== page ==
The Playbook For The Modern Man

Why The English Will Never Understand Australia’s Attitude To Holidays

There’s no place like abroad…

Holidays are a time for everyone to leave their brain at their desk. While this may be the same premise for people the world over, the way it’s executed can be vastly different depending on where you live.

The British, for example, crave sun, sea, and sand. A week or two on the Spanish, French or Italian coast is usually high on the lists of many, and often, couples and families will visit the same place each year because “we just love the way of life” and “there’s nowhere better.” Of course, this is said with confidence despite not seeking out sunny climes elsewhere.

 

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I’ve visited a fair chunk of Europe’s coastline – Portugal’s Algarve is a particular highlight – but since moving to Australia I’m convinced there really is nowhere better to get sandy. So why leave? After speaking to numerous Aussies, I’m still confused by their approach to holidaying. The most common destinations are Bali and Japan, for sun and snow, respectively, which I can understand (hell, I’m keen to visit both). But I often find myself asking, why do Australians not go and explore more of their own country?

Before I go any further, I’m aware that the same argument can be said of the Brits: why do we feel the need to submit mainland Europe to our drinking games and tan lines, or hop it across the pond to America? The answer should come as no surprise. The UK is friggin’ miserable. Scotland may have recently been voted the world’s most beautiful country, but that beauty can only be truly experienced on a rain-free day, which is basically never. It’s a far safer option to face flight delays; fall-outs with the other half; and sunburn, all in the name of guaranteed sunshine.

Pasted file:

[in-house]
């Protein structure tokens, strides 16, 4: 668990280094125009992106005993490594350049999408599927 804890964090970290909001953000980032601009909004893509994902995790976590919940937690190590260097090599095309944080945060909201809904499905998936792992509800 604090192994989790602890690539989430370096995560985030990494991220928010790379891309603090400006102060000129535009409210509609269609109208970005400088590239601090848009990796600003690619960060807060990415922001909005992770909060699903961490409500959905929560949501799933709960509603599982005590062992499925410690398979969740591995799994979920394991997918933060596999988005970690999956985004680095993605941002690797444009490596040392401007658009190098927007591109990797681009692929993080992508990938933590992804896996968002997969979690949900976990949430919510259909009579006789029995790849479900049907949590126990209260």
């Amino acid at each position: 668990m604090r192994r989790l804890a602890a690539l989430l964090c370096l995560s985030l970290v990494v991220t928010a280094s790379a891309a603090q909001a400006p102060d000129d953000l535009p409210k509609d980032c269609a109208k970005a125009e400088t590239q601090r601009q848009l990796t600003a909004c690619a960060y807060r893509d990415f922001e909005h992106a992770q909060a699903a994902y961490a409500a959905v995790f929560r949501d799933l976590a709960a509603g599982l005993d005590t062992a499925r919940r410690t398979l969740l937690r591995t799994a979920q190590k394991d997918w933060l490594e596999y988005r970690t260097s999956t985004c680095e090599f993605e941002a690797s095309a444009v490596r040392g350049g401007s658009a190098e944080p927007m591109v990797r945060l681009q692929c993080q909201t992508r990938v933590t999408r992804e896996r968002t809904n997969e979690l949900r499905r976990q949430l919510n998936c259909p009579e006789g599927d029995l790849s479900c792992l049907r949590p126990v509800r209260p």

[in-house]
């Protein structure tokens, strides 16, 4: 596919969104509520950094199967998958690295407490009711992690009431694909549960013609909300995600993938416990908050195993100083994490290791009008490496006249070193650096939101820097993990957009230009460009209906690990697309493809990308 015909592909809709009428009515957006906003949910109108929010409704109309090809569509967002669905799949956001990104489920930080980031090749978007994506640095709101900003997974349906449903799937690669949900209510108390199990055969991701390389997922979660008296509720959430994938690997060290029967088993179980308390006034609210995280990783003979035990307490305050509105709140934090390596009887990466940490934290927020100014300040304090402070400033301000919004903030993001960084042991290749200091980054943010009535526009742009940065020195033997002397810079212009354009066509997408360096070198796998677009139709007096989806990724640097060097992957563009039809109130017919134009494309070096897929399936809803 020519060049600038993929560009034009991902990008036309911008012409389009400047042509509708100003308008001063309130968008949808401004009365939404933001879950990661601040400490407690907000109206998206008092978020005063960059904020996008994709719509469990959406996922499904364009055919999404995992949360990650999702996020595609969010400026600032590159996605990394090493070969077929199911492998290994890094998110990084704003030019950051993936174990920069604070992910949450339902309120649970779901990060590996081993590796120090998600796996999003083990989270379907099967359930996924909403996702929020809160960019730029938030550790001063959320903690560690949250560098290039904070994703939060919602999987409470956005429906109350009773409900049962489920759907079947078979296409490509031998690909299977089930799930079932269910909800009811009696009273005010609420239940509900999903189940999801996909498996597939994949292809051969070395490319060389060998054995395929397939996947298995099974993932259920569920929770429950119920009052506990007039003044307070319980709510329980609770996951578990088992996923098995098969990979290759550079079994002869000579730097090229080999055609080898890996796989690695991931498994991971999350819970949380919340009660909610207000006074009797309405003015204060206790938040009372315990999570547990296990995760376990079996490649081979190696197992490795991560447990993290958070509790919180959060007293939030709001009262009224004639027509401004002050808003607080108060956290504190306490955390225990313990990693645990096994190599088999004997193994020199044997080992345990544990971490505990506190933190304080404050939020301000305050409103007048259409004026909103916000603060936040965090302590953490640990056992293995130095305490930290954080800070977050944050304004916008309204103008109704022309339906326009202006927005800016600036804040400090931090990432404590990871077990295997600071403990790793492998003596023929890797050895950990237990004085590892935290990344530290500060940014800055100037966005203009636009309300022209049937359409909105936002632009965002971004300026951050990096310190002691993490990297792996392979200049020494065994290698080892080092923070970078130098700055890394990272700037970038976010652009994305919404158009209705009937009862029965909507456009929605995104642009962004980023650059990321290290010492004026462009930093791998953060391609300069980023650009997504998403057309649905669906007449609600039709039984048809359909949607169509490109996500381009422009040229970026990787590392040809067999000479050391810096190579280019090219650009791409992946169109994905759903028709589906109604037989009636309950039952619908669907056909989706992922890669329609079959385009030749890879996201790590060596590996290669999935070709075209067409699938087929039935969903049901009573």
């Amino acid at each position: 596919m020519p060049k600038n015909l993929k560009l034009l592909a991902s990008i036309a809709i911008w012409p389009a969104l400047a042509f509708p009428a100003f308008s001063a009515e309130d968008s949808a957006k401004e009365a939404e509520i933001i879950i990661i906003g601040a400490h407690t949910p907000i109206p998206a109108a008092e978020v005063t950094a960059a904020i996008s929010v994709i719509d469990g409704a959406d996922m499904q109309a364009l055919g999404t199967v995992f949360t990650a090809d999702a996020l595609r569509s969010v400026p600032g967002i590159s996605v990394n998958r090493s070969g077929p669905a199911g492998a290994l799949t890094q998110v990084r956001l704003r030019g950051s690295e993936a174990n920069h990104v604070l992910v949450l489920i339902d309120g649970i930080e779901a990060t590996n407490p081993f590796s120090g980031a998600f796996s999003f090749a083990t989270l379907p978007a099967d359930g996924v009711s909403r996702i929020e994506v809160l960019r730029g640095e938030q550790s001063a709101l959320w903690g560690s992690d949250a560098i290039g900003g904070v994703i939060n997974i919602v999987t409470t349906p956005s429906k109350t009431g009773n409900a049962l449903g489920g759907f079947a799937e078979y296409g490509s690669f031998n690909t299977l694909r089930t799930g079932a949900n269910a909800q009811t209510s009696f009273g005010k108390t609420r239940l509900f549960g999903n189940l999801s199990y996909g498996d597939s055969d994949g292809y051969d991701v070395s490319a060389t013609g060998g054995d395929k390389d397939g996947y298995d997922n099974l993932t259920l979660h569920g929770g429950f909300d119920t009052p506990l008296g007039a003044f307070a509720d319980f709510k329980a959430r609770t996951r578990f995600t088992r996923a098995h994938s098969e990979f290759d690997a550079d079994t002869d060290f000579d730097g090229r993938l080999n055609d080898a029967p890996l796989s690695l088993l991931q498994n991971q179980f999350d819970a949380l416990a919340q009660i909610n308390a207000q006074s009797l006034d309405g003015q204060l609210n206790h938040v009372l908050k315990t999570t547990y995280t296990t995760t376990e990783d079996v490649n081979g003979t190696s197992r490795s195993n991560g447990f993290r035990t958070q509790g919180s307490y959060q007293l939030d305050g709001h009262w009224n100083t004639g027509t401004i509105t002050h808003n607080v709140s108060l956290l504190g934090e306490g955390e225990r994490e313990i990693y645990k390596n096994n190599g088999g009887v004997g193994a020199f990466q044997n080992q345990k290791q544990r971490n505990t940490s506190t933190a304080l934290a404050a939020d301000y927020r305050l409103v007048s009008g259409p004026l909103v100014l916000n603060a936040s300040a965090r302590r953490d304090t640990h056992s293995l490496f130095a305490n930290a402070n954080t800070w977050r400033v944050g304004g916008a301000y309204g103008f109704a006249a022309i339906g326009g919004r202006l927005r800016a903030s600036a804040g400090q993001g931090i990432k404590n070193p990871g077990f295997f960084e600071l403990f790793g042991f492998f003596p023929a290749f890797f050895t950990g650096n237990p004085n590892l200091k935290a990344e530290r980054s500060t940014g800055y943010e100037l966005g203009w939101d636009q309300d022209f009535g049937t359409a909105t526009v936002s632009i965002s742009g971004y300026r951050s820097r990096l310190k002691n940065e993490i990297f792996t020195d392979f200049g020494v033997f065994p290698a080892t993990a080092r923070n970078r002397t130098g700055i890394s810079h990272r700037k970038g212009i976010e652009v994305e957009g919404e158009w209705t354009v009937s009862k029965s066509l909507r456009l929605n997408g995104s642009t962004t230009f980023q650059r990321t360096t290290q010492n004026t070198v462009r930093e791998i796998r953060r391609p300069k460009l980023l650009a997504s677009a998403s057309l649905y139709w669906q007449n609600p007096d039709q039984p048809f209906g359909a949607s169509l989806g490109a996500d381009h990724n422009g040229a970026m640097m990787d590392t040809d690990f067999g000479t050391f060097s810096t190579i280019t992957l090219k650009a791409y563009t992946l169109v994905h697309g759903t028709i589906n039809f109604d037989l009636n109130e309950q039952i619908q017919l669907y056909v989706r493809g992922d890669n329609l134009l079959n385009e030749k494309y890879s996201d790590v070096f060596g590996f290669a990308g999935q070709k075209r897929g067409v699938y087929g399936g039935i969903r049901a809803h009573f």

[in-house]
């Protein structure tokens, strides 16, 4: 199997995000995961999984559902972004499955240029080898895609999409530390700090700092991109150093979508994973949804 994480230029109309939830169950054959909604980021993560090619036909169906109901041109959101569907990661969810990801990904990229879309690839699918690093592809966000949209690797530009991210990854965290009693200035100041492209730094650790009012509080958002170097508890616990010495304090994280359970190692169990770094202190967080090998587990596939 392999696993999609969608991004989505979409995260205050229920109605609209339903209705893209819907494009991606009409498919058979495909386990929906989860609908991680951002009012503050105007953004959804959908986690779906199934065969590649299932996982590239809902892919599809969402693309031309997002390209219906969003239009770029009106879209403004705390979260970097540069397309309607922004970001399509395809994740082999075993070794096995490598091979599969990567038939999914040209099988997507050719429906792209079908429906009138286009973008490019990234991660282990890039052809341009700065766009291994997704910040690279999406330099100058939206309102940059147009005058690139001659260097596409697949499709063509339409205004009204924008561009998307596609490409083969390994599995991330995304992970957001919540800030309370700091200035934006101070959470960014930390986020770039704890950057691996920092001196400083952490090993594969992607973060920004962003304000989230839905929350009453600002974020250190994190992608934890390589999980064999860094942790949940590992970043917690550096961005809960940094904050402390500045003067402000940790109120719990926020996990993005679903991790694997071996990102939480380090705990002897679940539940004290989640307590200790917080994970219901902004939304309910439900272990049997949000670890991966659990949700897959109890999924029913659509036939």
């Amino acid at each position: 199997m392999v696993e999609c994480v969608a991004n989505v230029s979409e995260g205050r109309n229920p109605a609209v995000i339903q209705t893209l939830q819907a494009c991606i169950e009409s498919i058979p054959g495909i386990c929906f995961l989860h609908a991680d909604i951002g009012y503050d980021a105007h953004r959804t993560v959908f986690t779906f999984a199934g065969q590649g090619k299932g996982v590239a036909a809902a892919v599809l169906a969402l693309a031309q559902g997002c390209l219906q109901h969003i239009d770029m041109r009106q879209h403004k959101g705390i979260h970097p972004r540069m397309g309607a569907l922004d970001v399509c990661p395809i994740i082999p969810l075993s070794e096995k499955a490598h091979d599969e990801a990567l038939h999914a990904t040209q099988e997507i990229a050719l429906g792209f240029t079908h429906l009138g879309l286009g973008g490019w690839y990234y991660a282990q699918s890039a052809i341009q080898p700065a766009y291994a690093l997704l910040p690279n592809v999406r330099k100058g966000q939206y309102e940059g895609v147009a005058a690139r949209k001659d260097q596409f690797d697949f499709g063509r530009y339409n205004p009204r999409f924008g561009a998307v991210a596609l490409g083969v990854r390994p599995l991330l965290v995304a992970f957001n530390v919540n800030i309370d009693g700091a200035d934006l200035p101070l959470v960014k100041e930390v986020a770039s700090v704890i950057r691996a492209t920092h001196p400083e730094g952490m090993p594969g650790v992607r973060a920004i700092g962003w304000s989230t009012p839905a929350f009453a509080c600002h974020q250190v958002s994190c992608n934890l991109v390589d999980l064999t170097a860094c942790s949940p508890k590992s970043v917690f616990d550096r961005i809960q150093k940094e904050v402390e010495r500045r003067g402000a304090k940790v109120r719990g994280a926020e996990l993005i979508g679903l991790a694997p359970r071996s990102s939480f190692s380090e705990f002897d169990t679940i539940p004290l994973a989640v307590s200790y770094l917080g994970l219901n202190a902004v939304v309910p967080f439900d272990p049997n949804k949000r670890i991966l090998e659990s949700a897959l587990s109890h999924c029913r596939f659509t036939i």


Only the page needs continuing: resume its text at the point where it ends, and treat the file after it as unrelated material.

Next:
It’s because of this born (British) craving for UV that I’m often confused as to why Australians decide to jet off to snowy countries for their annual trips. Is it because, with the majority of Australia’s states receiving sunshine some two-thirds of the year, they actually want a break and need a cooldown? Or is it because they live here, so they can go and experience the many delights Australia has to offer anytime they want?

I’ve spent a few days in the Whitsundays and am planning to pay a visit to WA in the New Year, and when I talk about these trips to my friends down-under, they always seem jealous, claiming they’ve never been but have always wanted to. My response is usually, “Well go, then!”

 

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However, UTS tourism lecturer David Beirman told ABC at the beginning of 2018, travel to international countries such as Indonesia, the Phillippines, and the US can actually be cheaper than taking a trip some 200km up the coast. So it’s a no-brainer as to why Australia is seeing rapid growth in international travel, by some 5 percent each year.

Still, with some of the best scenery in the world on offer, including Hyams Beach with the whitest sand in the world, and the Great Barrier Reef, I see no reason why you’d ever want to leave.

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  • julius rosen

    Why fly 20 hours?

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